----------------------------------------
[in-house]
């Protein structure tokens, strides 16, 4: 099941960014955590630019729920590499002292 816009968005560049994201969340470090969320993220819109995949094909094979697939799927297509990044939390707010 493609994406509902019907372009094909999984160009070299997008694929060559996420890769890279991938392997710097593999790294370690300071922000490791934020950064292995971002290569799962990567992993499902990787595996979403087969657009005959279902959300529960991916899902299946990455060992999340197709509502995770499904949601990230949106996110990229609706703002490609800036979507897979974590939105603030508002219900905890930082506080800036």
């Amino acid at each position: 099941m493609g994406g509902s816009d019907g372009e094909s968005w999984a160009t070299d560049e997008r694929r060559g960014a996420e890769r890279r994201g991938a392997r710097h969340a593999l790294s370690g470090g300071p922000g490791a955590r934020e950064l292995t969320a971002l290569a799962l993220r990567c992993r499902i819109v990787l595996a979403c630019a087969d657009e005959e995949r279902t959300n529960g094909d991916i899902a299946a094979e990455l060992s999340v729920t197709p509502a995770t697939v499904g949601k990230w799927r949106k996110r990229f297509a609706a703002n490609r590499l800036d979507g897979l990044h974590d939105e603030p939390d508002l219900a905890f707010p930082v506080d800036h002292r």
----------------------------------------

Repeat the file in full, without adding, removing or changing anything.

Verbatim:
[in-house]
């Protein structure tokens, strides 16, 4: 099941960014955590630019729920590499002292 816009968005560049994201969340470090969320993220819109995949094909094979697939799927297509990044939390707010 493609994406509902019907372009094909999984160009070299997008694929060559996420890769890279991938392997710097593999790294370690300071922000490791934020950064292995971002290569799962990567992993499902990787595996979403087969657009005959279902959300529960991916899902299946990455060992999340197709509502995770499904949601990230949106996110990229609706703002490609800036979507897979974590939105603030508002219900905890930082506080800036």
């Amino acid at each position: 099941m493609g994406g509902s816009d019907g372009e094909s968005w999984a160009t070299d560049e997008r694929r060559g960014a996420e890769r890279r994201g991938a392997r710097h969340a593999l790294s370690g470090g300071p922000g490791a955590r934020e950064l292995t969320a971002l290569a799962l993220r990567c992993r499902i819109v990787l595996a979403c630019a087969d657009e005959e995949r279902t959300n529960g094909d991916i899902a299946a094979e990455l060992s999340v729920t197709p509502a995770t697939v499904g949601k990230w799927r949106k996110r990229f297509a609706a703002n490609r590499l800036d979507g897979l990044h974590d939105e603030p939390d508002l219900a905890f707010p930082v506080d800036h002292r």